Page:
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Play is the work of childhood. Moms and Dads play with little babies. Older infants explore their immediate surroundings by playing with toys. Toddlers like to run, jump, and climb - a form of sensorimotor play. Young children learn to relate to peers using simple games such as Simon Says. The text lists 6 criteria that define the nature of play in childhood. 1. Child's play is intrinsically motivated because youngsters find it enjoyable. 2. Child's play is pragmatic. Children are more interested in the process of playing than in the product of play. 3. Child's play is creative; it resembles real-life activities but is not bound by reality. 4. Rules govern most of children's play, but they are implicit. When children are playing "school" they all seem to understand the rules, but seldom are they stated as in a game of chess.
One of the earliest theoretical positions on play was the surplus energy theory. 6. William James: The instinct theory of play -attributes play to a set of preexistent structures that are bestowed upon a child by the parents. play is possible only when the biological system builds up an excess or surplus of energy. Eg: a child bouncing a ball would be responding to that ball (in play) with a set of motoric behaviors available to him or her from the structures of heredity. they differ in explaining why children play. Play is a behavior that is free of emotional distress. the organism engages in play behavior to dissipate or release this surplus energy. the relaxation theory of play uses the energy concept and characterizes play as necessary for the replenishment of lost energy in the discharge of daily activities. While all developmental theorists agree that play is essential to the socialization process. . After such an accumulation of energy within the system. According to this theory.5. Spontaneity is an important element of child's play. it occurs freely and is under the control of the child. Similar to the surplus energy theory.
So a little boy can "kill" an action figure that is a soldier and then bring him back to life. Many play activities afford children the opportunity to learn (acquire information) that will be useful to them later in childhood or in adult life.e. Psychoanalysis believes that play allows the child to gain mastery over objects and social situations by manipulating them in play. allows the child to gratify wishes and desires that are not possible to fulfill in reality. Functional play involves simple. requiring understanding of rules and logic). less intellectually challenging) to complex (i. ranked from simple (i. copying the behaviors of others (observational learning) or through the experience of setting goals and working towards them. repetitive movements that do not require constructing reality in symbolic ways.The psychoanalytic theory of play emphasizes the importance of play in social and emotional life.e. The learning theory of play assumes that the child acquires new behaviors or ways of relating to others by being praised (reinforcement). Piaget and other cognitive theorists believe that play is very important in enhancing the intellectual processes of the child. The cognitive theory of play assumes that there are four types of play. The infant who continues to drop objects from the highchair and laughs at the sound each one makes .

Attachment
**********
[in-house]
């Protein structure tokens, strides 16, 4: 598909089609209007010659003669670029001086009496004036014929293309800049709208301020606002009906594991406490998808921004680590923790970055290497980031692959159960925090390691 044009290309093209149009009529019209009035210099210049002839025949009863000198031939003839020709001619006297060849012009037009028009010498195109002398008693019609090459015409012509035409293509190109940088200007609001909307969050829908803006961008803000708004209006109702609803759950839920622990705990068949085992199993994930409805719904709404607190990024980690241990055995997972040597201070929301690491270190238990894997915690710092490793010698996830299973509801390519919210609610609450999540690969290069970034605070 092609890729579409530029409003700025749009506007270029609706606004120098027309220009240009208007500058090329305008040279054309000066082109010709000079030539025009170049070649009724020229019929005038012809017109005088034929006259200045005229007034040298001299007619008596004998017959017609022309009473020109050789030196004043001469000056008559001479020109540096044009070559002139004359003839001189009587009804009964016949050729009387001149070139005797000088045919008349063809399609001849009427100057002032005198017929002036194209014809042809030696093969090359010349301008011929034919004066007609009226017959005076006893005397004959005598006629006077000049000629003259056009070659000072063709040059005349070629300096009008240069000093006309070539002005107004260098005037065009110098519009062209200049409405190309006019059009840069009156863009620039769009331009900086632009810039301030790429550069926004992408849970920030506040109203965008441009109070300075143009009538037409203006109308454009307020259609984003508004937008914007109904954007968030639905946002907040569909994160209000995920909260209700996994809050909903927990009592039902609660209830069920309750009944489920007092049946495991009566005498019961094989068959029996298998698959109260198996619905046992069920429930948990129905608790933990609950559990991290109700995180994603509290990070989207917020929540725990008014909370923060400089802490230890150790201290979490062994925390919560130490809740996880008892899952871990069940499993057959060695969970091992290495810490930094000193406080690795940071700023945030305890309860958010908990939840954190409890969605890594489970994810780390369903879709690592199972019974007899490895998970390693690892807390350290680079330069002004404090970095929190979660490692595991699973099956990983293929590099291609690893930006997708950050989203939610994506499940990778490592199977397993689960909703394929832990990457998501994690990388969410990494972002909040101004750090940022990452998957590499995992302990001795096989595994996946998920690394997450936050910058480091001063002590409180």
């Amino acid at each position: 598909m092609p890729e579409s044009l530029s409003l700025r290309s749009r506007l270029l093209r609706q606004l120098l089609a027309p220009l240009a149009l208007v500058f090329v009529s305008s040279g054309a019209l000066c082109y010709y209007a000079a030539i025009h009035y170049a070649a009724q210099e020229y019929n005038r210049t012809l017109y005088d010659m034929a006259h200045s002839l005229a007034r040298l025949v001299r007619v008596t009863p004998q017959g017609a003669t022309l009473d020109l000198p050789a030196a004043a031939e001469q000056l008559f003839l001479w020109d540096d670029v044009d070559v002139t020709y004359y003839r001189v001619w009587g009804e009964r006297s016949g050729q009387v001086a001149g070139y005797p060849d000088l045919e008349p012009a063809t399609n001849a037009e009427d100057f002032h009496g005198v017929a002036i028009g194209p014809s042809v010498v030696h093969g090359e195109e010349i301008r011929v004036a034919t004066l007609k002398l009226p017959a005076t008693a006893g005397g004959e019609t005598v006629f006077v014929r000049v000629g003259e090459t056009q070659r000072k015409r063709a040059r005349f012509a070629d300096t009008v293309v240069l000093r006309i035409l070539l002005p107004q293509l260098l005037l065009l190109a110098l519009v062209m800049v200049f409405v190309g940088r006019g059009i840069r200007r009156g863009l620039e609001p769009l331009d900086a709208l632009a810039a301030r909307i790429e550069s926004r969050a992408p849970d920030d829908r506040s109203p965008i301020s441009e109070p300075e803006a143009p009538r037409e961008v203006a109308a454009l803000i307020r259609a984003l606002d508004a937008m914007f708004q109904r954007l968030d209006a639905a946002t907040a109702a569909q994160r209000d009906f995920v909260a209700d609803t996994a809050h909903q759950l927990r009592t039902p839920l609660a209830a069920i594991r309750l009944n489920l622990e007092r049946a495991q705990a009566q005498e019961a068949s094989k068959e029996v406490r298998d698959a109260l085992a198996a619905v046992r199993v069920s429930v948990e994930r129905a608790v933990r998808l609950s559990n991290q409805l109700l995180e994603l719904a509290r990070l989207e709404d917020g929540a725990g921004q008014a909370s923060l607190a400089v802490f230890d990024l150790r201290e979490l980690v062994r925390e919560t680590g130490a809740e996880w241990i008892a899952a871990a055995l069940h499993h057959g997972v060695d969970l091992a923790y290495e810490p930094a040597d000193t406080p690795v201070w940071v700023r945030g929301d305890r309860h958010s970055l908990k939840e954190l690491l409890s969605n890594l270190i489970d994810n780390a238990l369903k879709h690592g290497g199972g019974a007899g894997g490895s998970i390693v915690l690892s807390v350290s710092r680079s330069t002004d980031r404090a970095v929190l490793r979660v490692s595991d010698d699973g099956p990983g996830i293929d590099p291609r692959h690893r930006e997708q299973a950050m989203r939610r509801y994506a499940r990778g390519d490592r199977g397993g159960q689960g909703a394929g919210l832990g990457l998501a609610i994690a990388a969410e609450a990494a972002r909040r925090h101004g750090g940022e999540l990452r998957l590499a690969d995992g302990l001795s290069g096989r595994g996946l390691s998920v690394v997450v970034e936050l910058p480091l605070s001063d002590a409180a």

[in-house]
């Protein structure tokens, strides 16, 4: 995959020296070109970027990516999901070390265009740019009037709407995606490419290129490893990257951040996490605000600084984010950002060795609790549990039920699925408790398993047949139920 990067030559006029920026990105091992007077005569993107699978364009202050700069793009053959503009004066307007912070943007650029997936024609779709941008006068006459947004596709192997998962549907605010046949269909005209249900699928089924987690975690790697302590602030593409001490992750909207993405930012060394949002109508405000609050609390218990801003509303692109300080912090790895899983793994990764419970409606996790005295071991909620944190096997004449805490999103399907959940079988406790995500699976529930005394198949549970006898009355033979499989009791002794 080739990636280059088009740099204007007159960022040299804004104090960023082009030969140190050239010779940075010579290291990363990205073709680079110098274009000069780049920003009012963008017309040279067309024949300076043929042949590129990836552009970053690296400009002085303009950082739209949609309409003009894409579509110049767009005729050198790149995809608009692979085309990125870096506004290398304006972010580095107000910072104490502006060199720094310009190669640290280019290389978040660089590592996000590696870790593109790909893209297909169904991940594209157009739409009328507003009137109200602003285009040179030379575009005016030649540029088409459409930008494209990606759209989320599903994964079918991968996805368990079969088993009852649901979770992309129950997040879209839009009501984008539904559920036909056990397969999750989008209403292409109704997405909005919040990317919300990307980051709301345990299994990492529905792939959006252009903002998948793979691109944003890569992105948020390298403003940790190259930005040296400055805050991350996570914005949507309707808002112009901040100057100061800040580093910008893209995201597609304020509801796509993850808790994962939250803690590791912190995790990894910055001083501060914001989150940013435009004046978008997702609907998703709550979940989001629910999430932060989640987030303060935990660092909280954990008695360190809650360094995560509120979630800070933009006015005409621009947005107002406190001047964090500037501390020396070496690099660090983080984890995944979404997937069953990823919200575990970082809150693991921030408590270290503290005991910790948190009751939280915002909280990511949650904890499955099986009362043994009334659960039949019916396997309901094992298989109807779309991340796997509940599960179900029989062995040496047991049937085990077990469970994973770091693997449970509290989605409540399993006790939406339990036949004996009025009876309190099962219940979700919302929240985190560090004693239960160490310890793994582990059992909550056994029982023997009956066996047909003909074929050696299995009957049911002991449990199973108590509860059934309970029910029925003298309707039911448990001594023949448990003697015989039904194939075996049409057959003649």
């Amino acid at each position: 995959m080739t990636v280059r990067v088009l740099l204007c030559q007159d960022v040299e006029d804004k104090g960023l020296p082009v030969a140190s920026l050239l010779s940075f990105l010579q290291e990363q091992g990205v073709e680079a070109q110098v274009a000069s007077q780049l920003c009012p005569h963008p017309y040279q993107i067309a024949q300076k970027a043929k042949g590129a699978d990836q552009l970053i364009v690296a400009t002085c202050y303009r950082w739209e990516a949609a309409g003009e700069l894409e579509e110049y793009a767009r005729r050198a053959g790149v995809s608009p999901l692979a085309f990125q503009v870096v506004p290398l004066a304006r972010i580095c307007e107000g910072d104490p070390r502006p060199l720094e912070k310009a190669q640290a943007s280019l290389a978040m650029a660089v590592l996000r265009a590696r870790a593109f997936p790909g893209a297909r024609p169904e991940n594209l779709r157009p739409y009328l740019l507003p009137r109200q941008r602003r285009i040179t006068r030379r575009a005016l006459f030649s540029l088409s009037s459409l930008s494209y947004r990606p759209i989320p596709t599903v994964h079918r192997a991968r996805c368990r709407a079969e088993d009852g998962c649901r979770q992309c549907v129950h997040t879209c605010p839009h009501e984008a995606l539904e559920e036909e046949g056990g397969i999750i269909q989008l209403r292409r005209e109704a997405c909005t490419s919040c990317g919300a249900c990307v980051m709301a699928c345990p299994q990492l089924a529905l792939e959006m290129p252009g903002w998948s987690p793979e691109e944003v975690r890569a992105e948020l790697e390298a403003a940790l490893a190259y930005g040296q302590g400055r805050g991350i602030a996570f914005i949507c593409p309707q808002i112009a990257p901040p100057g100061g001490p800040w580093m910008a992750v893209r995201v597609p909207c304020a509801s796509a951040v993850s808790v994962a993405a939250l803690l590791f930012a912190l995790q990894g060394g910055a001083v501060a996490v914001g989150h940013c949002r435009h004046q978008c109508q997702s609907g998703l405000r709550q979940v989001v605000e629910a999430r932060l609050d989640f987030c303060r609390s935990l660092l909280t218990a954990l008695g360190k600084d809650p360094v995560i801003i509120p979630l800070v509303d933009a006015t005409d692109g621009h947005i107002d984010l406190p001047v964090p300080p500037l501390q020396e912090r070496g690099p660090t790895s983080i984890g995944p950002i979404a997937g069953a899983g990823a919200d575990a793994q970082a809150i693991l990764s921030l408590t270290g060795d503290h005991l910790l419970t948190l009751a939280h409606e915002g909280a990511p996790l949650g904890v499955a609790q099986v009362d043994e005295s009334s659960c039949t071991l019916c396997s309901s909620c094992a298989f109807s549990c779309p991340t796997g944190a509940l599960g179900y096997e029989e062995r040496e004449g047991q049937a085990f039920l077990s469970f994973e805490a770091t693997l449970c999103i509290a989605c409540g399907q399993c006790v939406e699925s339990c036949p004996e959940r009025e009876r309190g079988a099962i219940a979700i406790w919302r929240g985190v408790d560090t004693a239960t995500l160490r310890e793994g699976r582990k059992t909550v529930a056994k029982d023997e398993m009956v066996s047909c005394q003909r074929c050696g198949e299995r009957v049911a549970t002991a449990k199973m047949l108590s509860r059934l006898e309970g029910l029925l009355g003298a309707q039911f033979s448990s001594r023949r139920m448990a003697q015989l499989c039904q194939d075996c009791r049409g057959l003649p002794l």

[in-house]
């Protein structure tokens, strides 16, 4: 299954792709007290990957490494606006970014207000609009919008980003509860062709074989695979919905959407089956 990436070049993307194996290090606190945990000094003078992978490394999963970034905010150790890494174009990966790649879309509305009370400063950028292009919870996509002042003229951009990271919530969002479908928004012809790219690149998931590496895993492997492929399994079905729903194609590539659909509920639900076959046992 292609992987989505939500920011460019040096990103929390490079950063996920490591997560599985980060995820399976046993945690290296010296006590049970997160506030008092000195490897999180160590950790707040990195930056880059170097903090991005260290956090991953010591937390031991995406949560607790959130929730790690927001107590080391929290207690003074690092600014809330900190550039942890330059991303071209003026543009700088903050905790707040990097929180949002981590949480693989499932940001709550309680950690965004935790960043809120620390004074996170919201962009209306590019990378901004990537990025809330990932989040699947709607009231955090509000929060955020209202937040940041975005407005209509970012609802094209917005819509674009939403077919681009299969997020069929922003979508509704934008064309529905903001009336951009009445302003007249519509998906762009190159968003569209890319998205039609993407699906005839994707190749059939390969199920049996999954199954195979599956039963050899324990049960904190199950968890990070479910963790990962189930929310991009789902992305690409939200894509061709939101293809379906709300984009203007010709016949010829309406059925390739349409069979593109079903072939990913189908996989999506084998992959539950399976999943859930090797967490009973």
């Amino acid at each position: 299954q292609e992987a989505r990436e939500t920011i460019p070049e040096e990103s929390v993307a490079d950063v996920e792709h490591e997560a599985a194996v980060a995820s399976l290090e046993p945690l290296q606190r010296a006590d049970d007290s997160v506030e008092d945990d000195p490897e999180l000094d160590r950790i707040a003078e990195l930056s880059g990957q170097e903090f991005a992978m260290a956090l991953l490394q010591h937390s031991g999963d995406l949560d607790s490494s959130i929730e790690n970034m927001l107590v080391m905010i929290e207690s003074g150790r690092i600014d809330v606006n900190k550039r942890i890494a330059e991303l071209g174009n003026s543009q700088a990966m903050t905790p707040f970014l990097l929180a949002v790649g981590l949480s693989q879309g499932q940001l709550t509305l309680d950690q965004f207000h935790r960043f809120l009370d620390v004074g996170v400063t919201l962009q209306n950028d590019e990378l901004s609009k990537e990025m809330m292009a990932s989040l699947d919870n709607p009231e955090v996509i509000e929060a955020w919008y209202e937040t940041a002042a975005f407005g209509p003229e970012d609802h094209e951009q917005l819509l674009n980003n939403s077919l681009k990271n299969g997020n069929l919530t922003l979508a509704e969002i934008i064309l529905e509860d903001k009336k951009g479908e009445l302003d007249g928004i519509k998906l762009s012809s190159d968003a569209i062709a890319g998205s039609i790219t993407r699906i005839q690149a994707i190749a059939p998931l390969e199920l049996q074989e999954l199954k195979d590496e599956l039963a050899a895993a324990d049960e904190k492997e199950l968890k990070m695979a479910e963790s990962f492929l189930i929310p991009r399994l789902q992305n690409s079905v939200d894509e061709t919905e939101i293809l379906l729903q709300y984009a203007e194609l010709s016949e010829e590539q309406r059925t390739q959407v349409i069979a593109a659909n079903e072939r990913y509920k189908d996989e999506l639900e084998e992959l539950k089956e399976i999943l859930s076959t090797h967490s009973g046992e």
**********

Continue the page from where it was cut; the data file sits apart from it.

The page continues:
is participating in functional play. It is a direct result of the child acquiring figurative thought. In 1932. each of which is more complex than the previous one. Constructive play may occur with peers. constructive play follows functional play. Many times they enjoy arguing about the rules more than they enjoy the social interaction of the game. Constructive play involves manipulation of physical objects to build or construct something. At the beginning of Middle Childhood. In the preoperational stage of development. According to the cognitive theory of play. as children enter Piaget's concrete operational stage. they engage in rule-governed play and games. Often during this stage of development children's creative energy and fantasies create imaginary playmates. Mildren Parten proposed that children progress through 6 social levels of play. . circular reactions. Piaget calls those repetitive behaviors. Most often its importance is in teaching the child the mastery motive or that he or she can conquer a challenge. Pretend play. pretend or symbolic play appears. from which the young child derives pleasurable. also referred to in developmental psychology as fantasy or dramatic play substitutes imaginary situations for real ones.
org/r/lsdev/ply/plyd/ply_types. http://psyed.Parten's Social Levels of Play are unoccupied play. associative play and cooperative play. At each of these levels of play more social skills are required for the child to interact successfully with his or her peer group. onlooker play. parallel play. solitary play.html .